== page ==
Hana Khan Carries On
For fans of You've Got Mail, a young woman juggles pursuing her dream job in radio while helping her family compete with the new halal restaurant across the street, in this sparkling new rom-com by the author of Ayesha at Last.
Sales are slow at Three Sisters Biryani Poutine, the only halal restaurant in the close-knit Golden Crescent neighborhood of Toronto. Hana waitresses there part time, but what she really wants is to tell stories on the radio. If she can just outshine her fellow intern at the city radio station, she may have a chance at landing a job. In the meantime, Hana pours her thoughts and dreams into a podcast, where she forms a lively relationship with one of her listeners. But soon she'll need all the support she can get: a new competing restaurant, a more upscale halal place, is about to open in the Golden Crescent, threatening her mother's restaurant.
When her mysterious aunt and her teenage cousin arrive from India for a surprise visit, they draw Hana into a long-buried family secret. A hate-motivated attack on their neighborhood complicates the situation further, as does Hana's growing attraction for Aydin, the young owner of the rival restaurant--who might not be a complete stranger after all.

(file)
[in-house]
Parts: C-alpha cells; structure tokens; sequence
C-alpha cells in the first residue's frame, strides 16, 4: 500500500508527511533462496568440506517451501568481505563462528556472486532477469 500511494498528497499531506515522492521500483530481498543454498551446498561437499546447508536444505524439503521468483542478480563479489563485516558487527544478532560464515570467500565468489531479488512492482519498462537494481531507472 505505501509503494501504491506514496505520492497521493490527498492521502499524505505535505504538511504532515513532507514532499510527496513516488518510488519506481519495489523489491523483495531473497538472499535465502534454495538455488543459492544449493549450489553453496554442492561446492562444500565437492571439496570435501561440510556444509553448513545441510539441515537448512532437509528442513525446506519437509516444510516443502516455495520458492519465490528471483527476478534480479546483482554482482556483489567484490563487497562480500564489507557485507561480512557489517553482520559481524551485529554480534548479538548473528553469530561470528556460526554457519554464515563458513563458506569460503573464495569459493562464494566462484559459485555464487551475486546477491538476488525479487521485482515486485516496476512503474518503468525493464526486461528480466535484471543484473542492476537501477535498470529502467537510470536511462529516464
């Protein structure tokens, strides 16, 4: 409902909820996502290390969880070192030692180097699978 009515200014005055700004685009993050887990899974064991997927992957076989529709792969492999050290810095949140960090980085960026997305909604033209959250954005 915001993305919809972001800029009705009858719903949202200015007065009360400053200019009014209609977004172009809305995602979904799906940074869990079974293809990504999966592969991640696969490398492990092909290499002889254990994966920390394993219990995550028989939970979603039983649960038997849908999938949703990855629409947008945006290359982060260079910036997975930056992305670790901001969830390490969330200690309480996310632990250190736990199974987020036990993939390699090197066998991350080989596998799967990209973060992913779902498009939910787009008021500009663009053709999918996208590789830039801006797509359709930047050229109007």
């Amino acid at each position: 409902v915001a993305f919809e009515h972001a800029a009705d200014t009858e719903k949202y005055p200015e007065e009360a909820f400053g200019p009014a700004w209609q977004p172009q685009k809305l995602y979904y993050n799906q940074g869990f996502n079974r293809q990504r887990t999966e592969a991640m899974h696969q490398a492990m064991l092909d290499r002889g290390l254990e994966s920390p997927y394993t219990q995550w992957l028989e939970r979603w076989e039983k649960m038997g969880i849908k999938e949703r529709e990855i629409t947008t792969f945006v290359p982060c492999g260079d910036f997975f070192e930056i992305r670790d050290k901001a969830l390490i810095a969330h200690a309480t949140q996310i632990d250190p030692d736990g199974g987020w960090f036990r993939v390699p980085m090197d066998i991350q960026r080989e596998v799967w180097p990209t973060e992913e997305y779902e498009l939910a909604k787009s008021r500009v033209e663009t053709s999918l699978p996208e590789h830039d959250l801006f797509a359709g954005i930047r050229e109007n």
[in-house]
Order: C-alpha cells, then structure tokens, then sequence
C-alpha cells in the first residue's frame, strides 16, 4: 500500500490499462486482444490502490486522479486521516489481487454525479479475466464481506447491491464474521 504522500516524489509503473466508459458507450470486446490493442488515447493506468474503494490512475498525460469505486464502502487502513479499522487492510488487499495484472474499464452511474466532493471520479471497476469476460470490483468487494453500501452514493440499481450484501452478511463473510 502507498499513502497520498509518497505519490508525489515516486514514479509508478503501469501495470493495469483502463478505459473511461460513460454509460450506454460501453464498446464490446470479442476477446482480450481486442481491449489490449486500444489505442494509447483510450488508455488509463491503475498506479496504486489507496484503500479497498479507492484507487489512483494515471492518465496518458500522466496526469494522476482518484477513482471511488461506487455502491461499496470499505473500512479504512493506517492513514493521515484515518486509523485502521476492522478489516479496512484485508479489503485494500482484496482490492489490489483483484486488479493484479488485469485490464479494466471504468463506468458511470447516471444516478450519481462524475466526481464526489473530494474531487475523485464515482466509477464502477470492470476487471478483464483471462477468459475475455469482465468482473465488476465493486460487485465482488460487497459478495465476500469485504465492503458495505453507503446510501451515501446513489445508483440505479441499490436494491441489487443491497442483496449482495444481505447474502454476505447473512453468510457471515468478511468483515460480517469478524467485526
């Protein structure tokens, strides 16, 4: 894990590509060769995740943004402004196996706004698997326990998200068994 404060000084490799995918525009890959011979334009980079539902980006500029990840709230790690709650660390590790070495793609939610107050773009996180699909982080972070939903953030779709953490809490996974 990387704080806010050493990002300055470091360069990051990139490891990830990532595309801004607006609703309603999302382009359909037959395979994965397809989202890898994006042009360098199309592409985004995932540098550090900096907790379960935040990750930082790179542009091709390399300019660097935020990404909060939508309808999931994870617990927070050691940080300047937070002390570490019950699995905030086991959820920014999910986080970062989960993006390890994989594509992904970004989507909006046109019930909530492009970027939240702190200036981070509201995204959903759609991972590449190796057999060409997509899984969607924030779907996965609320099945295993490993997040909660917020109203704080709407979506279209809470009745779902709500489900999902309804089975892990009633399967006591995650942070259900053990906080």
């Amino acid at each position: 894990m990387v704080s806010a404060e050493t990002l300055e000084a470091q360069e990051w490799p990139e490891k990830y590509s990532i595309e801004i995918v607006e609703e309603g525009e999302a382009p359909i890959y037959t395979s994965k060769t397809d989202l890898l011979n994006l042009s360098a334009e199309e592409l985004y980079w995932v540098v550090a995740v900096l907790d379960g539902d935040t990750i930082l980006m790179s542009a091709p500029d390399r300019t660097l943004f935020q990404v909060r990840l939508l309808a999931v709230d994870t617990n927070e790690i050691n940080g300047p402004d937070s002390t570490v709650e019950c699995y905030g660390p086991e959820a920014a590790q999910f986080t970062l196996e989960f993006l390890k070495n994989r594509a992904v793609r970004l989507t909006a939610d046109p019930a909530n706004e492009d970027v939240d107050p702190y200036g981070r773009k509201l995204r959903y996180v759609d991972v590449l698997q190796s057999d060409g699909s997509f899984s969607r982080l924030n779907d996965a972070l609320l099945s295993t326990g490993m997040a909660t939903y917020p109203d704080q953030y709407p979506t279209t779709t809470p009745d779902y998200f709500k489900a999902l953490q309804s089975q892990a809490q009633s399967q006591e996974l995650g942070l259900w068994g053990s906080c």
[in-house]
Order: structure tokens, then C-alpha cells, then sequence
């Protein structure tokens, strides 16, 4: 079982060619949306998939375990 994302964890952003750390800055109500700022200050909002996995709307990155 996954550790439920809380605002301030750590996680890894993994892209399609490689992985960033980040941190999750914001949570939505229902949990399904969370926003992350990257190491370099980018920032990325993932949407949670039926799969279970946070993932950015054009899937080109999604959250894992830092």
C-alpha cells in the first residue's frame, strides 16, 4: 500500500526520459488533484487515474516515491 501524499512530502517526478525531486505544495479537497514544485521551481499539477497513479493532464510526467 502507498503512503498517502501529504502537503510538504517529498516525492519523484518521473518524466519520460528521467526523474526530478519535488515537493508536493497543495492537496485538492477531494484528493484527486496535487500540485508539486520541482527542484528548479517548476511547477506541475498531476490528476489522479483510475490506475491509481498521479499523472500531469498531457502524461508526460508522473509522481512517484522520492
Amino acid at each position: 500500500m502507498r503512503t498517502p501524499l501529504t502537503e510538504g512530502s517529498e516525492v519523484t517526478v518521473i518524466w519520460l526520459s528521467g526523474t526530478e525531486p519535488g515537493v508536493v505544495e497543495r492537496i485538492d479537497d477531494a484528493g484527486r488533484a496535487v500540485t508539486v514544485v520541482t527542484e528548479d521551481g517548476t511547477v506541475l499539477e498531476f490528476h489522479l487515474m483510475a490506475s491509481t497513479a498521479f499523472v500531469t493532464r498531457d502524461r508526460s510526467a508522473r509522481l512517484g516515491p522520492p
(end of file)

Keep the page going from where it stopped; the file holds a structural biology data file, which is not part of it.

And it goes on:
As life on the Golden Crescent unravels, Hana must learn to use her voice, draw on the strength of her community and decide what her future should be.
- Paperback | 368 pages
- 138 x 208 x 25mm | 306g
- 13 Apr 2021
- Penguin Putnam Inc
- Berkley Publishing Corporation,U.S.
- United States
"Hana Khan Carries On is a sweet and satisfying retelling of 'You've Got Mail' and absolutely irresistible. I read the whole book in one sitting and cannot wait for more from Uzma Jalaluddin!"--Sonya Lalli, author of Serena Singh Flips the Script
This enemies-to-lovers romance is fun, family-driven and heartfelt.--Washington Post
Jalaluddin follows Ayesha at Last with another charming contemporary romance, which maintains a fun, energetic mood while tackling serious themes of prejudice.--Publishers Weekly
A delicious treat filled with South Asian fervor and Canadian heart.--Kirkus Reviews
The clever and independent protagonist, large cast of vivid characters, strong family ties, and satisfying enemies-to-lovers trope all have the feel of a classic remake and will thoroughly delight readers looking for modern Indian Muslim representation in a love story that hits real-life issues on the way to a very satisfying conclusion.--Booklist
Packed with emotion, this romance is also a beautifully written coming-of-age story about a first-generation immigrant. Hana is a relatable, flawed narrator, and the other characters are complex, nuanced, and well-developed. The story is intricately plotted, with dramatic, often heartwrenching scenes that build to a satisfying, realistic conclusion.... Readers won't be able to put this Own Voices Muslim romance down.--Library Journal (starred review)
This [book] brings warmth and sizzle in spades.--Elle Canada
About Uzma Jalaluddin